6. The Voices (2014)
Jerry (Ryan Reynolds) is a positive guy who lives above a bowling alley and works in a bathtub factory. He’s an innocent enough man but suffers from extreme delusions where his dog and cat talk to him and urge him on his darker and better intentions.
After accidentally killing a co-worker, he dismembers her and keeps her decapitated head in his fridge, which also begins speaking to him–and urging him to continue killing. After Jerry succumbs to further murderous impulses, he also begins to feel guilty about what he’s done–but this doesn’t seem to save anybody from his desires, especially since the voices keep urging him on.
Playing heavily against type, Reynolds as Jerry delivers a fitfully amusing and disturbing performance in a film that leans heavily on the darkness of its comedic premise. Although a talking cat and dog can be amusing, when the cat is urging the clearly mentally ill protagonist to murder, and with grisly but stylish effects the audience is left somewhat unsure whether to find it amusing or horrifying. The answer is a little bit of both, and this off-kilter film will appeal to those who can appreciate more than a little murder in their comedy.
7. Upstream Color (2013)
A woman is drugged by a thief, who puts her in a hypnotic state that has her withdraw her life savings from the bank with no memory of what had transpired and is then brought to a pig farmer’s farm, who withdraws a parasitic worm of some sort from her before abandoning her. A year later, she meets a man who has also suffered a similar experience.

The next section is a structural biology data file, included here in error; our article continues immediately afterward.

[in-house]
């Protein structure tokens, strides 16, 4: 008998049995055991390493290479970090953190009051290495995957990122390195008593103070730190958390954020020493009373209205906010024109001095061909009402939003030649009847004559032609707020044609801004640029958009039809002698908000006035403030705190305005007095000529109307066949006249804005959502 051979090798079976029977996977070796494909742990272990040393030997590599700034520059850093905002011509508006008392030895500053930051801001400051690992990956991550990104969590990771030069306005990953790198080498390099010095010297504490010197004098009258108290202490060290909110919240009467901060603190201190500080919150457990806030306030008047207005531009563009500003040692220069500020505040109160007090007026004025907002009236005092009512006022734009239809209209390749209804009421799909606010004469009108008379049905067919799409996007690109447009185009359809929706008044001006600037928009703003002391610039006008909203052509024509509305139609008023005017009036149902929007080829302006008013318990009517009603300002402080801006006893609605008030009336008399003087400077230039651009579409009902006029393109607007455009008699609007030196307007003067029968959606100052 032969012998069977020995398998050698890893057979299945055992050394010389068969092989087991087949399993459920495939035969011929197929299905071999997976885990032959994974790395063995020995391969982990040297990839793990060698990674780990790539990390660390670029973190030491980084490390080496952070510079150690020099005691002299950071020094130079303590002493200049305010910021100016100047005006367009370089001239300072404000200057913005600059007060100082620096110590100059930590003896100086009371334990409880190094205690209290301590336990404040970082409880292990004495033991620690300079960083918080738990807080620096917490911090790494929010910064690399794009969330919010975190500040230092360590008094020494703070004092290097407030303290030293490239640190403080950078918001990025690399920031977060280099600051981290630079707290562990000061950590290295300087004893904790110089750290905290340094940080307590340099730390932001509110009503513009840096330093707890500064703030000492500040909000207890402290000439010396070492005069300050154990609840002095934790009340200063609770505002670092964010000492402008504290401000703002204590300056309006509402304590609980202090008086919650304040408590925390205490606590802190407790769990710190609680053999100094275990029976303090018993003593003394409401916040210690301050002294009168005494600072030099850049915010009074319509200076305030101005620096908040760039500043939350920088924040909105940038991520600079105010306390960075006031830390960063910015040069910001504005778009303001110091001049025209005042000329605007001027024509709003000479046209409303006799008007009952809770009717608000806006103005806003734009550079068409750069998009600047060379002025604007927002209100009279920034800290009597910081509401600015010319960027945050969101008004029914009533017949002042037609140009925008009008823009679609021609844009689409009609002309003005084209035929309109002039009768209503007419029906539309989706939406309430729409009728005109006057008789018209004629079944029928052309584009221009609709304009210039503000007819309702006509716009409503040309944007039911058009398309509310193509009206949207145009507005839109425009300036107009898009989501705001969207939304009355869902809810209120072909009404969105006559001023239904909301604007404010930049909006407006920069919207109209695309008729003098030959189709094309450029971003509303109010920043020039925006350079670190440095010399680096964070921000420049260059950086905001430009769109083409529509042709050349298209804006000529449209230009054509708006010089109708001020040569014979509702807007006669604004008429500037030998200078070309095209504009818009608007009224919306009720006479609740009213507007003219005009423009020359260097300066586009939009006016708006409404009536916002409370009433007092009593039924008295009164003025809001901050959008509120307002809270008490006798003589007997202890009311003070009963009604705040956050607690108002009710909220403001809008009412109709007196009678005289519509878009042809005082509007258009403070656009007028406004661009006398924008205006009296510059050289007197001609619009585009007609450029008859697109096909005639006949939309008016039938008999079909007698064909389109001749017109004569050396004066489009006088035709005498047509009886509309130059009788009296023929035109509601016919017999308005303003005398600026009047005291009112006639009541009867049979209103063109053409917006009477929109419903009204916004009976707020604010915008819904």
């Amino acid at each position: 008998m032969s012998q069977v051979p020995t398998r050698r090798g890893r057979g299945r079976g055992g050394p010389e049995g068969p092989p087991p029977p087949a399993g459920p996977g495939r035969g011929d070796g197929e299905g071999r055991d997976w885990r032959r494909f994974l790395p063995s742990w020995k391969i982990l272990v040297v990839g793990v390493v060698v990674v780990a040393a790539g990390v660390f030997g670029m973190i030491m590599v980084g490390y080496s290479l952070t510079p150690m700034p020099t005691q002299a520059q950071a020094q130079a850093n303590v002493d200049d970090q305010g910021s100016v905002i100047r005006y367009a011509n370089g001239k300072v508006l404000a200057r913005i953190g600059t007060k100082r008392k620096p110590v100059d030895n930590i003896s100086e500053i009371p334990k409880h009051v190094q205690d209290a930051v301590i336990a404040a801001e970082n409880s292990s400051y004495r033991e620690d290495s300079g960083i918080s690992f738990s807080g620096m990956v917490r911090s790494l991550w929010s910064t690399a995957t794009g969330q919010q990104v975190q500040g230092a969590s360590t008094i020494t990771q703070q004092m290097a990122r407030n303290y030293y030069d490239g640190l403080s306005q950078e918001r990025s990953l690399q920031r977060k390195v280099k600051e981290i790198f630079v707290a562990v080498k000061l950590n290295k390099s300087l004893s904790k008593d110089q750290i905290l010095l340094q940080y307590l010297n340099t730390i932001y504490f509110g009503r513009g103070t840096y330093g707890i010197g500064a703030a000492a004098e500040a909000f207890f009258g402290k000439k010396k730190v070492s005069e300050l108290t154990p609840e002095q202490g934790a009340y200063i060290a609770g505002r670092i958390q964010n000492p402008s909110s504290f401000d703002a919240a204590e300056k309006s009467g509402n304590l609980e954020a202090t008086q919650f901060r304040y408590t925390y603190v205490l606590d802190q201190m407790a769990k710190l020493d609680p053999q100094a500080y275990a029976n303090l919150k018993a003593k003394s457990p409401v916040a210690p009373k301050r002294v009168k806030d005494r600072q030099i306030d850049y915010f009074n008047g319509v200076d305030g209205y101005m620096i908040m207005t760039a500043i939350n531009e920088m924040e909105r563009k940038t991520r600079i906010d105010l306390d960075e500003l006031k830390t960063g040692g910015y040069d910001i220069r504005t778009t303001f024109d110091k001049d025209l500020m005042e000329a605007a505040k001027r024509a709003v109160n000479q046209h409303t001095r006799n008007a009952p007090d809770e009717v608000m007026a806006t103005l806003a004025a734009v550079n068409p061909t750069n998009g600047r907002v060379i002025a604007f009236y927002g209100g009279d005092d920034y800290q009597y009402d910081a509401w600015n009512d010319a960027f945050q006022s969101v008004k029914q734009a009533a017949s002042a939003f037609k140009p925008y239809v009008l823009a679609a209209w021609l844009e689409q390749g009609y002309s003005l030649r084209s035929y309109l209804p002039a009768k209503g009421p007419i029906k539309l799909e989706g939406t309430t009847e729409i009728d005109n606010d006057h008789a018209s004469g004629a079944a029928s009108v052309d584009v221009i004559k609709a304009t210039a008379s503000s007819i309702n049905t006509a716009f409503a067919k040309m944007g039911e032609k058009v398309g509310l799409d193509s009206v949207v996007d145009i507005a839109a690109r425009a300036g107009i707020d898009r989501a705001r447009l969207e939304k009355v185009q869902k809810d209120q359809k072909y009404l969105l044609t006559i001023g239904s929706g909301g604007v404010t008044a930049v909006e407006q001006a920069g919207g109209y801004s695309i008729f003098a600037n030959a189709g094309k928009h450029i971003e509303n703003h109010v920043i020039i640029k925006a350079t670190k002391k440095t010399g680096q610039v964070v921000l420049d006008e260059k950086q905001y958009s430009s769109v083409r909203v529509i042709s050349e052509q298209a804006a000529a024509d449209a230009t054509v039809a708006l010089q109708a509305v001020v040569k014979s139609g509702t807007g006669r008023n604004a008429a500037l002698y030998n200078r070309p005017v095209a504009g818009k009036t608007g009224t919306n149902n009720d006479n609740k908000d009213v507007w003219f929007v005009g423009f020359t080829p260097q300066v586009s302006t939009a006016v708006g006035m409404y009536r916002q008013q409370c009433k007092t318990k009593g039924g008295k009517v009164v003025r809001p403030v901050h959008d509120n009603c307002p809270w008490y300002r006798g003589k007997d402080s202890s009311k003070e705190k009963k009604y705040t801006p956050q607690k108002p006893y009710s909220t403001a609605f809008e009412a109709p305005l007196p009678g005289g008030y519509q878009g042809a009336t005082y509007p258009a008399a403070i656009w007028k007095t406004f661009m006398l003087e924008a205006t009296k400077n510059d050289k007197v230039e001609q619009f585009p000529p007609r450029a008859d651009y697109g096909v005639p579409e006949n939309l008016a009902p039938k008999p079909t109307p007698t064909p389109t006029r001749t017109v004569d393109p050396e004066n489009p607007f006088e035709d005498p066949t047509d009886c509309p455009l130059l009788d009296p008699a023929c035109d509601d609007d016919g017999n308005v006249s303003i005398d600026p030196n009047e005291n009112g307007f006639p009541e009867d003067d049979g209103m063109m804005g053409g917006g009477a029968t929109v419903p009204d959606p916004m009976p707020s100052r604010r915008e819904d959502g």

As they both grow closer, we learn that the strange parasite they were both infected with has altered them in some way as the lifecycle of the parasite is reflected in their own behaviors–and their attraction to each other may also be due to their similar experiences with the parasite.
But good luck parsing this the first time you watch this film, or the second time. In fact, the manner of elliptical storytelling Upstream Color employs makes the film more surreal and impressionistic than a straightforward story. Perhaps this is the signature non-linear touch of director Shane Carruth, whose previous film Primer is a modern mind-bending time travel sci-fi classic.
If you enjoyed that film’s complex structure, Upstream Color is even more labyrinth and obscure, featuring (among other things) a sampler keyboard used to control people, pigs, mind control parasites, and a psychedelic philosophy all its own.
8. A Pigeon Sat on a Branch Reflecting on Existence (2014)
The titular character is a stuffed pigeon, who sits on a branch in a glass case in a museum. Whether or not it’s reflecting on existence is up for the viewer to imagine, but the rest of this film seems concerned with the often absurd predicaments it finds its characters.
Starting with three scenes of death where the characters either expire unexpectedly or cling to the material world in vain, two novelty salesman–two dour men who joylessly demonstrate their supposedly fun wares–are then the common thread between the rest of the film’s vignettes.
In one scene, a class of mentally challenged children describe the poem they’re supposed to recite for an audience. In another, Charles XII interrupts a cafe, ordering all the women out and pressing a young man into service as his gigantic army parades past outside.